Role of Emergency Medical Technicians and Paramedics: Observer-Trainees

The paramedic trainee has had three years of ambulance experience and eighty additional hours of classroom training in emergency care. He is currently enrolled in additional classes. In order to receive state certification as a paramedic, he must also work a specified number of hours in the emergency department. Tonight is his first shift. What should his role be in the emergency department?

Because emergency de­partments often deal with severely traumatized patients, necessitating immediate critical decisions and procedures, perhaps his role should be confined to that of passive observer. On the other hand, he needs to acquire knowledge and skills by making decisions and performing procedures under pressure.


For example, he needs to learn to intubate a patient, a procedure which involves placing a tube into the trachea of someone who has stopped breathing. If this procedure is not done promptly and appropriately, the patient will die (although the patient can usually be maintained marginally by placing a mask over his mouth and breathing for him with a bag ventilator).

Paramedics, intermediate level emergency medical technicians (IEMTs), residents, and medical students all need to learn to intubate patients under critical circumstances. A paramedic who is inexpe­rienced with this procedure may lose a life he otherwise could have saved. If a patient stops breathing in the emergency department, should the paramedic trainee be allowed the first try at intubating the patient?


Commentary

It should be noted that the questions raised by this case are not restricted to the paramedic trainee but arise in most areas of medical training. One could argue, for example, that an intern and a resident physician are learning in the emergency facility as well and, therefore, they are subject to the same constraints as a paramedic trainee.

IMPORTANCE OF PRECLINICAL TRAINING


In most instances, this situation is dealt with by making sure that a trainee is appropriately instructed in the theory, at least, of what it is he is about to do. Thus, for example, a trainee would not be expected to intubate a patient de novo but rather would have had many hours of instruction as to the indications for intubation, the nature of the technique, and the expected complications.

Thus, an ideal model already would have been presented to the student. And by the time he reaches the emergency department, the trainee probably has practiced the technique on models that were available: manikins, animals, or cadavers.


Most people would probably agree that it is important for a paramedic to receive adequate training in emergency medical procedures, since he is expected to use these procedures to save lives. The acquisition of appropriate experience, however, should not be at the expense of any individual needing emergency care.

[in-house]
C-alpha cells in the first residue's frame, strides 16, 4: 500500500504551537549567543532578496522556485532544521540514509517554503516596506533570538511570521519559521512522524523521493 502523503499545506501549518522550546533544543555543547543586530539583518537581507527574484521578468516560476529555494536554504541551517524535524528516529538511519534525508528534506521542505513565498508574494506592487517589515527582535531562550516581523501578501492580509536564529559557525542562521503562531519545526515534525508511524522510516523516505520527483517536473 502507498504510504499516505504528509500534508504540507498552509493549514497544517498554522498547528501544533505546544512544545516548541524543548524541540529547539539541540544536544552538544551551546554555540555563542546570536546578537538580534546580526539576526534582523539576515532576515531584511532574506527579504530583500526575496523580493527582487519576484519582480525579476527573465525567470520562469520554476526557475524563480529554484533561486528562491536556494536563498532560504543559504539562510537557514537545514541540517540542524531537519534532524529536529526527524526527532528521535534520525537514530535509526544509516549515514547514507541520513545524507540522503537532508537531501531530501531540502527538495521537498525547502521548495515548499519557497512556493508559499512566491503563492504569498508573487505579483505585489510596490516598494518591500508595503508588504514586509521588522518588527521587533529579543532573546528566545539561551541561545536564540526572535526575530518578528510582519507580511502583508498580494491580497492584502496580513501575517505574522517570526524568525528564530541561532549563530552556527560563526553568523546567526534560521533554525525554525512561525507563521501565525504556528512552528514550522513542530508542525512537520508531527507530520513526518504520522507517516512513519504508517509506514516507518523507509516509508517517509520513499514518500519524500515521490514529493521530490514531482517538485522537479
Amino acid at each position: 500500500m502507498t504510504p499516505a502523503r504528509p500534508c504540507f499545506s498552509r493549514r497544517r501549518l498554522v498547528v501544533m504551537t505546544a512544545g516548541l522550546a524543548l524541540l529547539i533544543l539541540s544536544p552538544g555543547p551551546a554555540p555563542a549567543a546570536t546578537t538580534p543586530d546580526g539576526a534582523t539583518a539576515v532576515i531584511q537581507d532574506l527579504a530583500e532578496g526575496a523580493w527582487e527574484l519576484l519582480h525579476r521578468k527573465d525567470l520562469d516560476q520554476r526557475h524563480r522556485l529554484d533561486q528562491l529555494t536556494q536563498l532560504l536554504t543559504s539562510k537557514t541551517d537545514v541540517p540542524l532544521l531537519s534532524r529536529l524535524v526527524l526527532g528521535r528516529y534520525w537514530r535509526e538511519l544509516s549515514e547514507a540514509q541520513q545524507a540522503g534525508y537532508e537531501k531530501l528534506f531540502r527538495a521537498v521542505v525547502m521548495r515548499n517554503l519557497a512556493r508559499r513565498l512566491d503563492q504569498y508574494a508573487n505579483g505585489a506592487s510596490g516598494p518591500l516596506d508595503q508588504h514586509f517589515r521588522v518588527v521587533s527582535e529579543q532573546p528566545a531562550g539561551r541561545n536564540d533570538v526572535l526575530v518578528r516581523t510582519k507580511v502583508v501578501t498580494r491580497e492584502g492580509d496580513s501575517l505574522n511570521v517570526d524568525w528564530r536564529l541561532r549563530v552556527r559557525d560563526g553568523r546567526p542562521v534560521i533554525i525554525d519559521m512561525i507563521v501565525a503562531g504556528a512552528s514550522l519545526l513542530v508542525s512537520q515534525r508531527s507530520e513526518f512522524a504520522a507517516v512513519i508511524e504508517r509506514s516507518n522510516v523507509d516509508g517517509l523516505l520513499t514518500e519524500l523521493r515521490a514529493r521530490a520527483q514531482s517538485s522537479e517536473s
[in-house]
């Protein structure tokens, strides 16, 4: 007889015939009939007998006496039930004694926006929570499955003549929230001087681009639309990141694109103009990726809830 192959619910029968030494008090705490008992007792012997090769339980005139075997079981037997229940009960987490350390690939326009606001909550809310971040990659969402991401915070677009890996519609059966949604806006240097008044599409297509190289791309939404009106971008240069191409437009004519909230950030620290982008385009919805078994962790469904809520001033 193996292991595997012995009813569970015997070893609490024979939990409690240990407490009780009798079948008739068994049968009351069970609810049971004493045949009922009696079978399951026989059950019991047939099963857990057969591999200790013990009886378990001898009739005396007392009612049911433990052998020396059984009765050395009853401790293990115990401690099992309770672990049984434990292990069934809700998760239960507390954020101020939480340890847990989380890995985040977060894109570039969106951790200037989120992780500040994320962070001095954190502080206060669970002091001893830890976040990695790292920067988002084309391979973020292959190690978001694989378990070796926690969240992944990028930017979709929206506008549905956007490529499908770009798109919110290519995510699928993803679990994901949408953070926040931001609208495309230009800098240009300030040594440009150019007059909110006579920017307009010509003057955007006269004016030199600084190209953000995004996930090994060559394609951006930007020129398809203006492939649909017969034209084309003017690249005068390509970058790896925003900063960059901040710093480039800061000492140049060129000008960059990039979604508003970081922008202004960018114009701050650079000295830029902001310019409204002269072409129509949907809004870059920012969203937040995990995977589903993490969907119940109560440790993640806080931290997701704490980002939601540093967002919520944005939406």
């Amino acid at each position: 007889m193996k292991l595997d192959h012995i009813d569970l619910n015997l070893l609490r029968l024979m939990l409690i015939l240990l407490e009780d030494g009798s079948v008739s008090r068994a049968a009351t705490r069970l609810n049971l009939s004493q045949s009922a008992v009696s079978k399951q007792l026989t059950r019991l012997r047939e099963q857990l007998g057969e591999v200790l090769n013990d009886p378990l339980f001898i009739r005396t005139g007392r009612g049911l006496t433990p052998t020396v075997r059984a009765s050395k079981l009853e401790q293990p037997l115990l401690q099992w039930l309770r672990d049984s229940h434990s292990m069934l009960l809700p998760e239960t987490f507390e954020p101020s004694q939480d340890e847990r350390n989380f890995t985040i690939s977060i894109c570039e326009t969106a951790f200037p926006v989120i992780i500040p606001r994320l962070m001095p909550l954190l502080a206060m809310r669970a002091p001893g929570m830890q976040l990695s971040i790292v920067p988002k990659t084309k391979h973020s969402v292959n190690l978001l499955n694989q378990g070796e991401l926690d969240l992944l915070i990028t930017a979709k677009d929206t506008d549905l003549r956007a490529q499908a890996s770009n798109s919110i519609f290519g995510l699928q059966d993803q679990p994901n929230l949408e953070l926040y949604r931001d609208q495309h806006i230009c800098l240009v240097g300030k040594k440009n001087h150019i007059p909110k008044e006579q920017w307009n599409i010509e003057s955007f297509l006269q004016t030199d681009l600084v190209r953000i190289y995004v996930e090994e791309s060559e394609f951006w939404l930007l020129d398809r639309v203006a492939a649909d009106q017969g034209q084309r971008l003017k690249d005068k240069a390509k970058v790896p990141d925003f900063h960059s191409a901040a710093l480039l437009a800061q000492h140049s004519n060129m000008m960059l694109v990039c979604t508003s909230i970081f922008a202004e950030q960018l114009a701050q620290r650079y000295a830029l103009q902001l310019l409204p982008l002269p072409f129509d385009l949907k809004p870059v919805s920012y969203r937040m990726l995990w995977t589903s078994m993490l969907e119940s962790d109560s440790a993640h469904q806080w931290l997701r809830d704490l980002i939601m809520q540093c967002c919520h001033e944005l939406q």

Certainly, a patient in the emergency department should be told who the trainees are, and if possible, the patient should give his informed consent to being treated by persons who are at various stages of training, both paramedic and physician alike. In any teaching hospital, it is routine to inform patients that physicians in training will be looking after them under the supervision of attending physicians. In the case of a critically ill patient who may not be able to give consent prospectively, the responsibility for assuring that adequate care is given rests with the attending emergency physician.


The attending physician in this case must act as the patient's advocate. Thus, prior to the paramedic trainee's being allowed to intubate a patient, the attending emergency physician would have assured himself that the trainee had undergone appropriate instruction in the procedure, that he understood the nature of the procedure to be done, and that he had observed it being performed in a number of instances.

The degree of involvement of the trainee in the care of patients would increase over the course of his rotation through the emergency department. In the initial stages, the paramedic trainee would be primarily an observer, and toward the end of his tenure in the emergency department, he would be an active participant whose skills would have been considerably more realized.

At the appropriate time in his training a paramedic trainee would be allowed to insert an endotracheal tube, although it is to be expected that the attending physician may have to intervene and complete the procedure.


In this case, if the procedure were done appropriately, the risk to the patient would be minimal; for example, the patient could be adequately preoxygenated, all other appropriate mea­sures could be taken, and so a certain amount of time would be available for the paramedic trainee to perform the procedure without having to rush through it at break-neck speed. In this way the worthwhile goal of training the paramedic in intubation will have been accomplished without any serious risk to the patient. Although there may be some degree of additional risk to the patient created by the inexperience of the trainee, this risk is small and justifiable.

Generally, in a community with teaching hospitals, the patients have a great deal of forebearance with respect to the educational process within the institution. In fact, often the institution earns its reputation by virtue of its teaching programs. It is the expectation of the community that these teaching programs will be administered re­sponsibly.


The same is true in the emergency department. It is the expectation of the community that despite the training effort that must go on there, the trainees and the attending physicians who assume overall management of the patient will also assume the responsibility for giving their patients high-quality care.

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